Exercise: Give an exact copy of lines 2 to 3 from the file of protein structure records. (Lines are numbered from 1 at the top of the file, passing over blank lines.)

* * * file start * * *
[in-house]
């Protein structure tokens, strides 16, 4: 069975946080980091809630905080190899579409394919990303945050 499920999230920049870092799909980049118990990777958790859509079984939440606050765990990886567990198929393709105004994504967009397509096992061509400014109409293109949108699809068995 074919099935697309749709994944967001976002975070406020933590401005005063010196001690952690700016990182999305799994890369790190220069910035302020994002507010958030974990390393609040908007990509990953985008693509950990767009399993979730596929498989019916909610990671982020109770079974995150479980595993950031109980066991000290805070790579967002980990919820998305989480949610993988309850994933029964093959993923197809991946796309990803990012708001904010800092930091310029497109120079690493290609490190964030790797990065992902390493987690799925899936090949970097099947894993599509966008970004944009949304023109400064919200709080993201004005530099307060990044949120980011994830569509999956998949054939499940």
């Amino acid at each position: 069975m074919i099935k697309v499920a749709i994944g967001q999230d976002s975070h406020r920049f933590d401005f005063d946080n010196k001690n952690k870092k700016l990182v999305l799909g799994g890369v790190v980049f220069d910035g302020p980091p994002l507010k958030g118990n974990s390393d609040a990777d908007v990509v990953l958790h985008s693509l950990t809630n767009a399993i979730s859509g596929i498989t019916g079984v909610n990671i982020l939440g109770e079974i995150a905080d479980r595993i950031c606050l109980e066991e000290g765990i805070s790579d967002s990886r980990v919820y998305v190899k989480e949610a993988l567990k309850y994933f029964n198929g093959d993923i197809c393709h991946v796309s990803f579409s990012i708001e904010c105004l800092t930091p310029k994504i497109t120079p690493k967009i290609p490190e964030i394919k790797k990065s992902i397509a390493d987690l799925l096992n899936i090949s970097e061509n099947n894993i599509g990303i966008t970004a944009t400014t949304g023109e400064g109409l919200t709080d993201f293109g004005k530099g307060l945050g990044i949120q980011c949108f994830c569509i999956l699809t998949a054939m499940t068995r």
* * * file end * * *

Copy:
């Protein structure tokens, strides 16, 4: 069975946080980091809630905080190899579409394919990303945050 499920999230920049870092799909980049118990990777958790859509079984939440606050765990990886567990198929393709105004994504967009397509096992061509400014109409293109949108699809068995 074919099935697309749709994944967001976002975070406020933590401005005063010196001690952690700016990182999305799994890369790190220069910035302020994002507010958030974990390393609040908007990509990953985008693509950990767009399993979730596929498989019916909610990671982020109770079974995150479980595993950031109980066991000290805070790579967002980990919820998305989480949610993988309850994933029964093959993923197809991946796309990803990012708001904010800092930091310029497109120079690493290609490190964030790797990065992902390493987690799925899936090949970097099947894993599509966008970004944009949304023109400064919200709080993201004005530099307060990044949120980011994830569509999956998949054939499940």
């Amino acid at each position: 069975m074919i099935k697309v499920a749709i994944g967001q999230d976002s975070h406020r920049f933590d401005f005063d946080n010196k001690n952690k870092k700016l990182v999305l799909g799994g890369v790190v980049f220069d910035g302020p980091p994002l507010k958030g118990n974990s390393d609040a990777d908007v990509v990953l958790h985008s693509l950990t809630n767009a399993i979730s859509g596929i498989t019916g079984v909610n990671i982020l939440g109770e079974i995150a905080d479980r595993i950031c606050l109980e066991e000290g765990i805070s790579d967002s990886r980990v919820y998305v190899k989480e949610a993988l567990k309850y994933f029964n198929g093959d993923i197809c393709h991946v796309s990803f579409s990012i708001e904010c105004l800092t930091p310029k994504i497109t120079p690493k967009i290609p490190e964030i394919k790797k990065s992902i397509a390493d987690l799925l096992n899936i090949s970097e061509n099947n894993i599509g990303i966008t970004a944009t400014t949304g023109e400064g109409l919200t709080d993201f293109g004005k530099g307060l945050g990044i949120q980011c949108f994830c569509i999956l699809t998949a054939m499940t068995r």